The Fort Wayne Community Schools teachers union is accusing the administration of gutting its contract two years before the move is legally necessary.
During a news conference Thursday, union officials said negotiations between the district and the union had hit an impasse. For the first time in years, they said, the union had requested a mediator from the Indiana Education Employment Relations Board to resolve a dispute.
Union leaders said talks broke down over changes to the contract governing working conditions, not discussions surrounding wages or benefits.
All parts of the contract related to working conditions was removed from the district's proposal, they said, giving teachers no freedom to expel unruly children from their classrooms, have class-size limits, set working hours and have other controls over their professional lives. While their original contract was 155 pages, they said, the district is proposing a contract that is only 20 pages long.
In a statement, Superintendent Wendy Robinson said the district had offered a contract that went beyond the new requirements under state law. If a contract wasn't agreed to by June 30, she said, changes in state law that prohibit deficit financing could result in less money being available for teachers.
Robinson has scheduled a news conference at 1:30 p.m. today to discuss the impasse.
The district and teachers union will need to reach a contract agreement before June 30 for teachers to lock in contract provisions over everything but teacher evaluations. If they reach a contract before the date, it can last only two years.
After June 30, and after the two-year exception window has passed, teacher contracts will be limited to wages and benefits. In cases of an impasse, school boards will have the power to move forward with the last best offer on the table.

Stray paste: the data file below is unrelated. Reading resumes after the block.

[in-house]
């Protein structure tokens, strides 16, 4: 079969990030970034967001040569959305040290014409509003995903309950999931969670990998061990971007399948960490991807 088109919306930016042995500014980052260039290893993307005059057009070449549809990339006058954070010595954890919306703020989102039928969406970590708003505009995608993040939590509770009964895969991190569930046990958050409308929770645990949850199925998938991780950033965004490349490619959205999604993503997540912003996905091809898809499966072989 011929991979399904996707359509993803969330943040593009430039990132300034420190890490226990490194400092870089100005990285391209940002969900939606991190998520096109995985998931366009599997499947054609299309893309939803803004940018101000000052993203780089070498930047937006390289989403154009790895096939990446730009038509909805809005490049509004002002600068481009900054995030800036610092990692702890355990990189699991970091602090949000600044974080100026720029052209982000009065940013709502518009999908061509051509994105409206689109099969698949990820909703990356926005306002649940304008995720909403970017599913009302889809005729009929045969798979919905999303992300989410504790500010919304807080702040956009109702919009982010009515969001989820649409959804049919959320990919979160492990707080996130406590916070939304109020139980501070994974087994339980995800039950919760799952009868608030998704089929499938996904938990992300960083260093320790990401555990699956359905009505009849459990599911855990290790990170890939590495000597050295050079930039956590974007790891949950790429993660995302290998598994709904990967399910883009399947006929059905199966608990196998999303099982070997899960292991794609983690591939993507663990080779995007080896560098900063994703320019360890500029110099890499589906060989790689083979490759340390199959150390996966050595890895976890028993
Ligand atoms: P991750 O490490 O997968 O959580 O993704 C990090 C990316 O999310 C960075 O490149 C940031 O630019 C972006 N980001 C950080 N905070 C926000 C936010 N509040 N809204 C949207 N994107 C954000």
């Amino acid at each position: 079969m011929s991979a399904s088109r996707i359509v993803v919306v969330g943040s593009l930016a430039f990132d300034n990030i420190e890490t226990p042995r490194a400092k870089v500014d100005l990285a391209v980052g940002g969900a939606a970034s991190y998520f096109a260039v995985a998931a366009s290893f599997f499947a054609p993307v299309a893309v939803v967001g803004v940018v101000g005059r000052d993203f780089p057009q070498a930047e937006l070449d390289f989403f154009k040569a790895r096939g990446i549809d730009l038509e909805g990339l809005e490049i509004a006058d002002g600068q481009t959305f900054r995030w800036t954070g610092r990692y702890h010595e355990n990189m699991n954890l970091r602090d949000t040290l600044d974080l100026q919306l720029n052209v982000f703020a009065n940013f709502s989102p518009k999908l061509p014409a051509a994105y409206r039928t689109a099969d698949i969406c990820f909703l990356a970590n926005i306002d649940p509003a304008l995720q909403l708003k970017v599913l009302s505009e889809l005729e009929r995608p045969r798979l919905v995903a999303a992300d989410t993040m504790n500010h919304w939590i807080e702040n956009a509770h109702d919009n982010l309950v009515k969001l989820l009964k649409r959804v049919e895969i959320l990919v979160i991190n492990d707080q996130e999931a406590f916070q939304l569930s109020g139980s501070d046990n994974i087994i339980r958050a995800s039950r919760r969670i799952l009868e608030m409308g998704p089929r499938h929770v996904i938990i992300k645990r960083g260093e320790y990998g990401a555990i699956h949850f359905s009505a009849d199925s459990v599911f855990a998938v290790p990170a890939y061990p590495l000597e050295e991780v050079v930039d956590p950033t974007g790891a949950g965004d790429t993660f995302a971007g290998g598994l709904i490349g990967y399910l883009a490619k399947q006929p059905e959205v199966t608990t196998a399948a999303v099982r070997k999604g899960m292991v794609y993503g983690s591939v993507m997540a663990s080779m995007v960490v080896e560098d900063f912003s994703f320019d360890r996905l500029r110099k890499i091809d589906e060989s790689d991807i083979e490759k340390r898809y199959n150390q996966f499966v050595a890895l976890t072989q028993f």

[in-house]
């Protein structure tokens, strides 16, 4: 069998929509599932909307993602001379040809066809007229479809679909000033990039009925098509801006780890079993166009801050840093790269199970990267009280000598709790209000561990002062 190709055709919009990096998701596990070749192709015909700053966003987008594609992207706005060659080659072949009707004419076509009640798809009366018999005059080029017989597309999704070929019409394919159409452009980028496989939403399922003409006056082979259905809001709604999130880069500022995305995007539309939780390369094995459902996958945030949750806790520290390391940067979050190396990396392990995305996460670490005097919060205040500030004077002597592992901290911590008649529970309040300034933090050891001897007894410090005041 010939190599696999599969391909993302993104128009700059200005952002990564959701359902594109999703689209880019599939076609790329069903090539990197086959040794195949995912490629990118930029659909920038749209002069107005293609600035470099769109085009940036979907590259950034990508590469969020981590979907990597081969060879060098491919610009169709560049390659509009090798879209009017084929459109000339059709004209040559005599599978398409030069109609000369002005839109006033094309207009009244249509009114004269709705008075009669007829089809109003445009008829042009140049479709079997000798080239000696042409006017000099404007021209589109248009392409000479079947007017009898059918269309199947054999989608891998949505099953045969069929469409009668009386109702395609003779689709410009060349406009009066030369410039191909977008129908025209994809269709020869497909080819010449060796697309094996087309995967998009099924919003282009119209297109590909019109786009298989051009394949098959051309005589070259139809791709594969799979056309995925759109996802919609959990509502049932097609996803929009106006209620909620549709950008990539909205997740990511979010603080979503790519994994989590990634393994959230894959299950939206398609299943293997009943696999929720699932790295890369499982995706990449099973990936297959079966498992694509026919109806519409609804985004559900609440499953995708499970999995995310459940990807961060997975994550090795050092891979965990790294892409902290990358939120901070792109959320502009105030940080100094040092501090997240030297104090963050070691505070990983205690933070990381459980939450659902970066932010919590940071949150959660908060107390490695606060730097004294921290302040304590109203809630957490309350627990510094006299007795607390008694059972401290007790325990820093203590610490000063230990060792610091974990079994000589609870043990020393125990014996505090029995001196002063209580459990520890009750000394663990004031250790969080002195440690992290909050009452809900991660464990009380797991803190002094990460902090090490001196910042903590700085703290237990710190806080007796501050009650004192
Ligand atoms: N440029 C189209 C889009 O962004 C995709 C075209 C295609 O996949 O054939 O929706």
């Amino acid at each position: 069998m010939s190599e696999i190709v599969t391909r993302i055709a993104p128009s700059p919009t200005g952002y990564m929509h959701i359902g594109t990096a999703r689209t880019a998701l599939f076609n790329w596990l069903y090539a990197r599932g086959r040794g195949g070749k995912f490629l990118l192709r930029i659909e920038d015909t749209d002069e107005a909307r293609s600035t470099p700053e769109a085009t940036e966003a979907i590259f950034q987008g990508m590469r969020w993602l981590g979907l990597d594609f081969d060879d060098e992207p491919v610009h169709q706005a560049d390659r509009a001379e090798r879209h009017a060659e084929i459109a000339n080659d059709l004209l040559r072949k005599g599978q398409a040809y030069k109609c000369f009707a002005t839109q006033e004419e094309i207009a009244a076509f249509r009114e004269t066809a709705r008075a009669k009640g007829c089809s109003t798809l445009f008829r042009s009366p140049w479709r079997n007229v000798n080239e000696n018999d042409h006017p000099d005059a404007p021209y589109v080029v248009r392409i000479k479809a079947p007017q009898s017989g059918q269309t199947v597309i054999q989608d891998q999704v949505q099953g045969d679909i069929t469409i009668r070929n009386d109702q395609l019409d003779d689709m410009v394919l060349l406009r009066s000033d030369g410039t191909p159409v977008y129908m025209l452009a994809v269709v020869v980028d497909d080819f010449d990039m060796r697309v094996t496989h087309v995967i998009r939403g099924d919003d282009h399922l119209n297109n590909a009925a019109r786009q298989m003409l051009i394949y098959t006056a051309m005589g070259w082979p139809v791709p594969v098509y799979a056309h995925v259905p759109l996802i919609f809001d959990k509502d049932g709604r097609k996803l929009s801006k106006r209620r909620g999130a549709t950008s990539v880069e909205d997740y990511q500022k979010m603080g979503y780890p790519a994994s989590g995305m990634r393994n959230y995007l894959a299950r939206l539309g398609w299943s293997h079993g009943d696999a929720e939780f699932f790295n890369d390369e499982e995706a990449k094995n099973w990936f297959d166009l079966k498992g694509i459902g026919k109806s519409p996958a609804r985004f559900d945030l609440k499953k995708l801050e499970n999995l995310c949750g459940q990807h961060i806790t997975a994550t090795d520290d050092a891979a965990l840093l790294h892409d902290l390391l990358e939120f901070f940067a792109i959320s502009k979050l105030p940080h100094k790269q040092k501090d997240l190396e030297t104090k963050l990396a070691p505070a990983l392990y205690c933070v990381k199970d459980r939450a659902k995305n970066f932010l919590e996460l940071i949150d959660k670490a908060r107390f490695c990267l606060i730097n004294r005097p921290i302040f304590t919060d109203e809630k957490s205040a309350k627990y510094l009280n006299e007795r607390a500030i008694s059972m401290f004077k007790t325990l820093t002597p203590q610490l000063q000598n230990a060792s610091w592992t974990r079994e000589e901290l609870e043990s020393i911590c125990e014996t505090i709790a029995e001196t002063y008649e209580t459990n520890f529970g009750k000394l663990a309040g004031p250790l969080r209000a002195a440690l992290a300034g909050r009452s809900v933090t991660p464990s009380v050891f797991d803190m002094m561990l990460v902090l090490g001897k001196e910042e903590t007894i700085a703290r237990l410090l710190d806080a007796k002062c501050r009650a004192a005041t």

Steve Brace, executive director of the Fort Wayne Education Association, said teachers felt betrayed by the district – particularly in light of an April news conference in which the school board approved a resolution affirming teachers' collective bargaining rights.
"Now that push has come to shove and they have an opportunity to back that resolution, they've turned their backs on teachers," he said.
Brace and union President Al Jacquay emphasized that the union's rejection of the district's proposal had nothing to do with money.
The district has proposed a 1 percent pay increase with no automatic pay increases and increases to health insurance premiums, Brace said.
"We understand the money; we're not blind," Brace said. "This is about teachers and their ability to do their job. This is about dignity and respect."
According to the district, the union's proposal kept the automatic pay increases intact, even though there were no funds available.
"We obviously want to continue to have a relationship with our teachers because they are central to what we are trying to get done, but we also have to be fiscally responsible," Robinson said. "It's unfortunate that when they asked us to come to the table tonight, they came prepared with a process to head to impasse."
Union leaders said they were surprised by the district's reaction, particularly in light of their positive relationship and the compromises teachers had made during the Leading Educational Achievement with Distinction process, during which union officials agreed to staff buildings without regard to seniority and with teachers outside of the district.
"We're doing what no other district has done," Brace said. "We've shown that we're not averse to change. We've demonstrated time and time again that we're enthusiastic about working together."
During a meeting last week to discuss the situation, Jacquay said teachers felt insulted, angry and demoralized.
"In the past, teachers felt like they were part of a winning team; now they feel like they're being deserted," Jacquay said.
According to Brace, the union had a meeting May 26 in which teachers told the union to go back to the district in search of compromise. If an agreement couldn't be reached, they voted to move forward with a mediator.
Brace said that mediation wasn't binding and said it was unclear whether having a mediator would help both parties to reach an agreement.
Nevertheless, he said, the union wanted to try all options before the June 30 deadline came and went.
Robinson said the district wasn't confident a mediator could be available by July 1.
Brace said teachers recognized that change was coming. But their hope, he said, was that the district and teachers could take the next two years to develop processes that would address many of the issues previously tackled by union contracts.
"We don't have to lose (the contract) for two years," Brace said. "We can spend the next two years working out the details."